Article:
President Biden’s $1.9 trillion stimulus package is on its way to those in need and many who will save or invest their checks. This is the third stimulus package, and Washington has now allocated about $6 trillion in aid — almost one-fourth the size of the economy.
History shows large increases in money often lead to inflation.
To many economists, inflation is simply too much money chasing too few goods — this is a simplistic view of the problem, but it requires complex models to define whether there is too much money or too few goods. Whenever there are complex models, economists develop indicators to help them confirm the model’s output.
One of the indicators of inflation is the velocity of money.
Velocity defines how fast money is spent. During inflationary periods, velocity rises as consumers race to spend money before it loses value. This can be seen in the chart below, which shows the velocity of MZM, the broadest measure of the money supply.
The Fed Discontinues MZM
Velocity and Inflation Spikes Are Still Measurable
Velocity spiked along with inflation in the 1970s, and both peaked in the early 1980s.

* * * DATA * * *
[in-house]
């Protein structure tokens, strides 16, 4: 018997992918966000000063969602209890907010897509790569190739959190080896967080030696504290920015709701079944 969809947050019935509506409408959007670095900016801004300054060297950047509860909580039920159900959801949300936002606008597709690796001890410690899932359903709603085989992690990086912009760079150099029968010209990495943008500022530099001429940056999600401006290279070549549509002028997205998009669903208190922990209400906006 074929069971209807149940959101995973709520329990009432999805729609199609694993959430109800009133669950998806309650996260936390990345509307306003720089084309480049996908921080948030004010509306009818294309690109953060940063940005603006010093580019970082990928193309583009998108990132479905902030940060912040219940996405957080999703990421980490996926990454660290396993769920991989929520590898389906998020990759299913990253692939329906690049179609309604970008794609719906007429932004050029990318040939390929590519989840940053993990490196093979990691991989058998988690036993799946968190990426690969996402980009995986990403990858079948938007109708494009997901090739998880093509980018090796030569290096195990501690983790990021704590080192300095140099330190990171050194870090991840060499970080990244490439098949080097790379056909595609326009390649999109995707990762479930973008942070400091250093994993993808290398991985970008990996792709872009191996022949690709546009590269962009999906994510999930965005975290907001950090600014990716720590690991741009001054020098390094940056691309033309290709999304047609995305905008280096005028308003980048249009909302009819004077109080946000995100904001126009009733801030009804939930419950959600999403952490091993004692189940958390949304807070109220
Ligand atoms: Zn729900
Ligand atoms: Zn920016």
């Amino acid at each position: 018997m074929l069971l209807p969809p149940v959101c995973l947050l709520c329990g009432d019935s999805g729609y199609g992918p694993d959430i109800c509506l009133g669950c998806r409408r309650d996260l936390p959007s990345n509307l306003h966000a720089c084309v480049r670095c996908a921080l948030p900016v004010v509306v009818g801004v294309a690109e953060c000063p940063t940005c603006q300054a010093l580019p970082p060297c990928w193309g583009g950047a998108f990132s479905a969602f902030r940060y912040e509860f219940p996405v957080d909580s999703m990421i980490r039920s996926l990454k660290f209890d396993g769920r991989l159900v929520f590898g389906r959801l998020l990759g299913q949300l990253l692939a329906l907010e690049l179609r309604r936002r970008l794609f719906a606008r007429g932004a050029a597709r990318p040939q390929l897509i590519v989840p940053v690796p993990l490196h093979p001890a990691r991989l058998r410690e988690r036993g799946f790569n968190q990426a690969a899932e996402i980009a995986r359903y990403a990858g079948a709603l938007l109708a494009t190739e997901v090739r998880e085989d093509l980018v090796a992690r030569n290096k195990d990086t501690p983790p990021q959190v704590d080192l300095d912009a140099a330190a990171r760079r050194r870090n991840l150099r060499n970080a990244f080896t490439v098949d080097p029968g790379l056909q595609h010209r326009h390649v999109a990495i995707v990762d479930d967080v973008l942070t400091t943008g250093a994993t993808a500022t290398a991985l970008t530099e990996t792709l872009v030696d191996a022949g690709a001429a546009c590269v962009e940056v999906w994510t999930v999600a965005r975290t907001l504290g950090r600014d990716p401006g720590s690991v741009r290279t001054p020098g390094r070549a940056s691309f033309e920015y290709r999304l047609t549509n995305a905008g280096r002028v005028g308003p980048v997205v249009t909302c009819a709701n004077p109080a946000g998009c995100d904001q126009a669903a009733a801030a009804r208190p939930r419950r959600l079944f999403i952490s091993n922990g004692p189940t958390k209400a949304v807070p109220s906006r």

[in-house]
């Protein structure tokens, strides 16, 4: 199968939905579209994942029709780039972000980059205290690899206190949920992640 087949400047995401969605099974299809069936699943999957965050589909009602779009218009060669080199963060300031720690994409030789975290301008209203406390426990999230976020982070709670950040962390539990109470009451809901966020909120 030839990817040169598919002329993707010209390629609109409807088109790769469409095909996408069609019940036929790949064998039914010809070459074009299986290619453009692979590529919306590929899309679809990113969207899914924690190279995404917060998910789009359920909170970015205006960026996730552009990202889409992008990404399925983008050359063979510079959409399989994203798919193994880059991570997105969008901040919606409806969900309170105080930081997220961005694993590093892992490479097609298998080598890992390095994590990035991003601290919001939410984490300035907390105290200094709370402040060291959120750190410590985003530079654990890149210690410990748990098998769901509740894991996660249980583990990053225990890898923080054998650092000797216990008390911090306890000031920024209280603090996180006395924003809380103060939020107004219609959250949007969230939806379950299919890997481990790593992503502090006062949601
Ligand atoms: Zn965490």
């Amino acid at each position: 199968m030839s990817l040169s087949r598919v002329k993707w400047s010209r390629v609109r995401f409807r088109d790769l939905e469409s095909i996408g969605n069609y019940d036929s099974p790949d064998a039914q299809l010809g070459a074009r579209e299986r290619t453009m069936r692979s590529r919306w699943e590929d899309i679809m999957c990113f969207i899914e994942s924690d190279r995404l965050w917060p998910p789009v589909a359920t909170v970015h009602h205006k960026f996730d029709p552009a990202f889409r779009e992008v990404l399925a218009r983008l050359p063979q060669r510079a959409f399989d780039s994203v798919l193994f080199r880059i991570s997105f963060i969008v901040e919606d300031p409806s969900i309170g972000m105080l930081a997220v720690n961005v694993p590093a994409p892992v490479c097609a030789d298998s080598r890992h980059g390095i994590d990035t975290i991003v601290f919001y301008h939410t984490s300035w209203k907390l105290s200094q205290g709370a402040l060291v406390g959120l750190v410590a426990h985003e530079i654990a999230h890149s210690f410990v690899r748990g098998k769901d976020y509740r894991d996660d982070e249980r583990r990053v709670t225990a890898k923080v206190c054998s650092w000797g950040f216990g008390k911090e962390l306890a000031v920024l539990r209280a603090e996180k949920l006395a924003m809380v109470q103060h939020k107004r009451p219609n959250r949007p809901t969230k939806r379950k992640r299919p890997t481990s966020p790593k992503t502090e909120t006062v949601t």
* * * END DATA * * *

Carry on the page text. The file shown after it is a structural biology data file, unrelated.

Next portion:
In the chart above, data on velocity dates back to 1959. In the last year, velocity fell to a record low. It looks like it bottomed at the end of last year, but we may never know for sure.
As noted in red at the top of the chart, the Fed discontinued this data series.
Conspiracy theorists might wonder why the Fed made that decision right as inflation seems ready to rise. Rational economists might wonder why the data would disappear when it’s most needed.
The Fed does discontinue data at times. However, the timing of this decision does leave much to be desired. We can use other data series to find similar information. But we’ll never know why the Fed decided to hide the original data from the public.
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Michael Carr is a Chartered Market Technician for Banyan Hill Publishing and the Editor of One Trade, Peak Velocity Trader and Precision Profits. He teaches technical analysis and quantitative technical analysis at the New York Institute of Finance. Mr. Carr is also the former editor of the CMT Association newsletter, Technically Speaking.
Follow him on Twitter @MichaelCarrGuru.